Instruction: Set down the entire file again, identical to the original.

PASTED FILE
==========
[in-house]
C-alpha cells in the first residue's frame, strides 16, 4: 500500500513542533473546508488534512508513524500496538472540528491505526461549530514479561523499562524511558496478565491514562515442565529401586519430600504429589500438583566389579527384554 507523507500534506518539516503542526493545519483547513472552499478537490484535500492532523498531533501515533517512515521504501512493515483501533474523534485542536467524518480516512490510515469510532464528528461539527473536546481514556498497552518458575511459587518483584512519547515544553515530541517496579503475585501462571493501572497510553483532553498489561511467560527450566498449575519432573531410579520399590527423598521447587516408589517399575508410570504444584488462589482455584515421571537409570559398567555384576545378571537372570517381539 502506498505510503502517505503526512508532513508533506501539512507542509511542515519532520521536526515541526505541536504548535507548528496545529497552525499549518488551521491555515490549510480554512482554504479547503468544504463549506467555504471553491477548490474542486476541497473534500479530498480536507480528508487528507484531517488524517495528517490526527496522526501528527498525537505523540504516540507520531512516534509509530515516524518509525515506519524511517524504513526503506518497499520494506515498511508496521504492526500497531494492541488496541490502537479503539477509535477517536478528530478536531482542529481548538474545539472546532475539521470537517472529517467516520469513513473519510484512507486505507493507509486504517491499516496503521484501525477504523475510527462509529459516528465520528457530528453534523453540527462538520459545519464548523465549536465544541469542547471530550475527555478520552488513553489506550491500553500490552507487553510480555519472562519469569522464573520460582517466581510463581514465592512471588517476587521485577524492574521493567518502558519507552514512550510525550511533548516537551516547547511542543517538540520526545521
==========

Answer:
[in-house]
C-alpha cells in the first residue's frame, strides 16, 4: 500500500513542533473546508488534512508513524500496538472540528491505526461549530514479561523499562524511558496478565491514562515442565529401586519430600504429589500438583566389579527384554 507523507500534506518539516503542526493545519483547513472552499478537490484535500492532523498531533501515533517512515521504501512493515483501533474523534485542536467524518480516512490510515469510532464528528461539527473536546481514556498497552518458575511459587518483584512519547515544553515530541517496579503475585501462571493501572497510553483532553498489561511467560527450566498449575519432573531410579520399590527423598521447587516408589517399575508410570504444584488462589482455584515421571537409570559398567555384576545378571537372570517381539 502506498505510503502517505503526512508532513508533506501539512507542509511542515519532520521536526515541526505541536504548535507548528496545529497552525499549518488551521491555515490549510480554512482554504479547503468544504463549506467555504471553491477548490474542486476541497473534500479530498480536507480528508487528507484531517488524517495528517490526527496522526501528527498525537505523540504516540507520531512516534509509530515516524518509525515506519524511517524504513526503506518497499520494506515498511508496521504492526500497531494492541488496541490502537479503539477509535477517536478528530478536531482542529481548538474545539472546532475539521470537517472529517467516520469513513473519510484512507486505507493507509486504517491499516496503521484501525477504523475510527462509529459516528465520528457530528453534523453540527462538520459545519464548523465549536465544541469542547471530550475527555478520552488513553489506550491500553500490552507487553510480555519472562519469569522464573520460582517466581510463581514465592512471588517476587521485577524492574521493567518502558519507552514512550510525550511533548516537551516547547511542543517538540520526545521